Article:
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What’s the Difference Between a Plugin and a Widget?

If you’re new to WordPress, you might understandably be a little confused about the difference between plugins and widgets. Both are essential WordPress tools that provide important website functions and services (plugins), and website customization (widgets).

Widget vs Plugin – What Came First?

From its earliest days, WordPress used widgets and plugins even if the terms weren’t there right away. An educated guess would be that widgets came first since they enhance website design to make sites easier to navigate.

WordPress started out as blogware and embedded widgets into its design to let users customize their blogs by adding sidebars, headers, footers, menus, and other specific content to display on one or more pages. Widgets can only be used in predefined areas.

You’ll find widgets on the WordPress dashboard under Appearance. You can also find them under the customization options in WordPress themes.

As WordPress grew and became a more sophisticated website software package, so did its widgets menu. Things really took off, though, when developers attracted to WordPress’ open source began to create plugins that offered shortcuts to deliver useful functions. Plugins provide the hard code for services like security and website analytics, and visual tools like contact forms or social media feed. Many plugins that target the front end (the visual part of the website) often provide widgets that display the function in the usual widget spaces.

Some themes also provide plugins. Examples include photo sliders, contact forms, and legal pages that inform visitors about privacy policies or agree to cookies. They may come with widgets as well. The advantage of using plugins embedded in themes is that they will remain in sync with theme updates.

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You Don’t Have to Use Widgets, But Certain Plugins are Essential!

You don’t really have to use widgets but not using them makes a website pretty boring and ineffective. At the very least, use widgets to make to a copyright notice in the footer to protect your content, and create a menu to let people know what’s inside, and navigate to it.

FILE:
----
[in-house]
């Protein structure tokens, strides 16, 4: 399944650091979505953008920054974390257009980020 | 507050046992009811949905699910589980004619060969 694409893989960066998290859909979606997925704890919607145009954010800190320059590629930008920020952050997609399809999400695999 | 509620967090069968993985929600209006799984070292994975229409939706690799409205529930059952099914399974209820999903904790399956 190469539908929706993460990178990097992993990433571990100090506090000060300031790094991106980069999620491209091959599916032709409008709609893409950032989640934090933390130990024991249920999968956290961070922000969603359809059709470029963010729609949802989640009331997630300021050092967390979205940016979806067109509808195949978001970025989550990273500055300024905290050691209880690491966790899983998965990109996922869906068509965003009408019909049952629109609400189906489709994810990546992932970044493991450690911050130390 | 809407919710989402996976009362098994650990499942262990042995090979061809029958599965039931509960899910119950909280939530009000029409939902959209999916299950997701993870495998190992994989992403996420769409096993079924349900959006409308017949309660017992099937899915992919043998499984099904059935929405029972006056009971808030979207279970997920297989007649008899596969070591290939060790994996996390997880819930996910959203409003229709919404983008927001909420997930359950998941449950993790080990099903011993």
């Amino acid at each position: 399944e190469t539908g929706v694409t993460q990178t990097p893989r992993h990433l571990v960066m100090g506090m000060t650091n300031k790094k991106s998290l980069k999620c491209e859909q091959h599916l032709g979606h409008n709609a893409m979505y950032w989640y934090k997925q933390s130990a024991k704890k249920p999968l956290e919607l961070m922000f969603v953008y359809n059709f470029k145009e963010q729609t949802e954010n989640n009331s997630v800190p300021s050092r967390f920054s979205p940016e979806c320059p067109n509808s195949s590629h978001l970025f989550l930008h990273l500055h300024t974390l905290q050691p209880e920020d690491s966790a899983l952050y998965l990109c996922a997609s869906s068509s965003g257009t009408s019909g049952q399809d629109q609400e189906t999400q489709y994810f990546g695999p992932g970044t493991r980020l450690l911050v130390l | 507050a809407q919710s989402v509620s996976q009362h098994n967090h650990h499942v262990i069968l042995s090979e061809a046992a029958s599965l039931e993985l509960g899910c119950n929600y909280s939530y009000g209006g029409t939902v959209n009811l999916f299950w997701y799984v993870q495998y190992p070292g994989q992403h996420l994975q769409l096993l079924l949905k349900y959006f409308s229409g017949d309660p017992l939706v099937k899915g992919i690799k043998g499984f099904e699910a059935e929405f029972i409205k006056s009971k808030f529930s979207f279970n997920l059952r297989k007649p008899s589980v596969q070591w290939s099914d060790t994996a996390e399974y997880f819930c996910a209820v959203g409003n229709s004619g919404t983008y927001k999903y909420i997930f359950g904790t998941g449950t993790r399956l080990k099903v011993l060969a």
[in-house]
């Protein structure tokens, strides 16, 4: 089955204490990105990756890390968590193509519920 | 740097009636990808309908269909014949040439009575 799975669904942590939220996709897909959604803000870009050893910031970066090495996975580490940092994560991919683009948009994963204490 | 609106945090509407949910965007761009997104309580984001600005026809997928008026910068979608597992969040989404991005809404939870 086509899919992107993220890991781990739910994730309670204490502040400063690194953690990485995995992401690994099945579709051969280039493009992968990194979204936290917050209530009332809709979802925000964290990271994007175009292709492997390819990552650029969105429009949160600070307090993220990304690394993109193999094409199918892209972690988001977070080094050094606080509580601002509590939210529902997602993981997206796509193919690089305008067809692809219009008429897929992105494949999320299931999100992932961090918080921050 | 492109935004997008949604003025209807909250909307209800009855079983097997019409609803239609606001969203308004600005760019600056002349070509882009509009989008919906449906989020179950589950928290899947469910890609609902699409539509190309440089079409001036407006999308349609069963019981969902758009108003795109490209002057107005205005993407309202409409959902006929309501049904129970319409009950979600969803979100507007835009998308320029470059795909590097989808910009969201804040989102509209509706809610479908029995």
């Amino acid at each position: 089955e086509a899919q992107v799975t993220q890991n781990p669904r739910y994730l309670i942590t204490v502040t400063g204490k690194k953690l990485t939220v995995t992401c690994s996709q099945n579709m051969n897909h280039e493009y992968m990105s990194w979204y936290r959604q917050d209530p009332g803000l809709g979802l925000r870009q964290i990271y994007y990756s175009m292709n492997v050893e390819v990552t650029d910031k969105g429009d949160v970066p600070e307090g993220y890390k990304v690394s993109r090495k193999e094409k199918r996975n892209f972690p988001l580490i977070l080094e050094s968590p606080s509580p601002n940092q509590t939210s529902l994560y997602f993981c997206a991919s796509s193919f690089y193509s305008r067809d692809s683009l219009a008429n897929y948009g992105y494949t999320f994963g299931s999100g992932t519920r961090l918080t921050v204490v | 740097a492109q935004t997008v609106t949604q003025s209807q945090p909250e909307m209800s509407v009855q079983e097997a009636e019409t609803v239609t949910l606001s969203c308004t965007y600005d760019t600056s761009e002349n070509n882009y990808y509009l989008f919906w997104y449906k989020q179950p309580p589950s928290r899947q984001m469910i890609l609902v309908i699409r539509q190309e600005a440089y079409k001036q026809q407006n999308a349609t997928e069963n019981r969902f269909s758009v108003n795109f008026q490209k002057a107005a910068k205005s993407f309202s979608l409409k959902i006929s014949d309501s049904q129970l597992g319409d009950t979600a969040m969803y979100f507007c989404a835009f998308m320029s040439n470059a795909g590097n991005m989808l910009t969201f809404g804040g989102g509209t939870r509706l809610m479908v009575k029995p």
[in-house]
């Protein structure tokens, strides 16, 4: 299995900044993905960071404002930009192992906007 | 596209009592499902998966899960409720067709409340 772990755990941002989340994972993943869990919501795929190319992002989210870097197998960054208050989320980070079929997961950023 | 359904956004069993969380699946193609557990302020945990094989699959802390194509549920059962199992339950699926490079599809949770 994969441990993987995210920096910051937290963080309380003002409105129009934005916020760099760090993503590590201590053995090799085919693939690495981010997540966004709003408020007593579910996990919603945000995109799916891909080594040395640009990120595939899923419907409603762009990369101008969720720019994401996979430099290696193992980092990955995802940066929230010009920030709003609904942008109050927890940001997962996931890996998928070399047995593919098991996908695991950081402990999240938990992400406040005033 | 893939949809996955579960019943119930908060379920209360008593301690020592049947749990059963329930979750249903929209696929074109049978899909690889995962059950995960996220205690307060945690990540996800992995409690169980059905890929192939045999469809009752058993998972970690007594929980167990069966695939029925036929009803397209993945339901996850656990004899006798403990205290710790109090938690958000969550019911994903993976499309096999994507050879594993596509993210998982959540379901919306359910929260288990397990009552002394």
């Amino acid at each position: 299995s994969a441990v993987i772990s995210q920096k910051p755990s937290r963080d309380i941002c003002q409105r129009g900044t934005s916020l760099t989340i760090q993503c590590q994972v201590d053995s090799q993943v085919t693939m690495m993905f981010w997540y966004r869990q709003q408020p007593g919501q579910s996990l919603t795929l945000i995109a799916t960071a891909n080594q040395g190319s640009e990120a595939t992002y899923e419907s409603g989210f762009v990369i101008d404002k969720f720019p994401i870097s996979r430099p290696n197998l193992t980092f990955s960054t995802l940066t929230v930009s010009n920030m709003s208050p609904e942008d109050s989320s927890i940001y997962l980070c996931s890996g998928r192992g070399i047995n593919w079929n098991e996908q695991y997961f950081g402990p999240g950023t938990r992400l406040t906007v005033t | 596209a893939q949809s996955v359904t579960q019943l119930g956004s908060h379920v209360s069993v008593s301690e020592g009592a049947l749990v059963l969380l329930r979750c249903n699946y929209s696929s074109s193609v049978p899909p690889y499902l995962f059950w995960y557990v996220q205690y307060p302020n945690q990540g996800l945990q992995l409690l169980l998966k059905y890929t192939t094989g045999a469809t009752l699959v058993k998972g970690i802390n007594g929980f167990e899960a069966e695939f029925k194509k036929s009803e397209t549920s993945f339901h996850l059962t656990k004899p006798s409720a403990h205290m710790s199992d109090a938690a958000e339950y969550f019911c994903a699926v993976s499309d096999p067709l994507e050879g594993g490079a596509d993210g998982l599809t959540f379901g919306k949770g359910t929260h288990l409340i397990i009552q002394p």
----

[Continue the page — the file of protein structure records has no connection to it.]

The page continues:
If you decide you like using widgets (trust us, you will!), look at the plugins that come with your theme. They may create widgets that build upon standard WordPress defaults. Examples include adding hyperlinks to headers and footers that let mobile users easily call your business or add a site identity icon, usually your logo in thumbnail size, that appears in the URL.

Site hosts provide the backbone of website security through firewalls, antivirus and malware scans, and other tools. WordPress security plugins provide additional protection for things like two-factor authentication, user tracking, and password management. We recommend the iThemes security plugin and taking these additional security steps to protect websites.

Other essential plugin functions that will improve your website performance include:

  • Website optimization tools strengthen your sites’ search engine optimization (SEO). They help you define keywords and understand how often they should be used. They also serve as a kind of checklist for technical SEO, such as adding alt text and image captions.
  • Image compressors reduce image sizes and select those that work best on your website.
  • Caching. Caching speeds up site download speed by saving a copy of a website page in a visitor’s browser. The cache is emptied when a page is updated.

You can directly upload plugins from the WordPress directory. Many plugins offer free and paid versions. Paid plugins often offer free trial periods.

The right mix of widgets and plugins delivers a consistent, attractive, and high-performing website. Use our free tool to check your website’s performance! For more information about this and similar topics, visit our blog, today!

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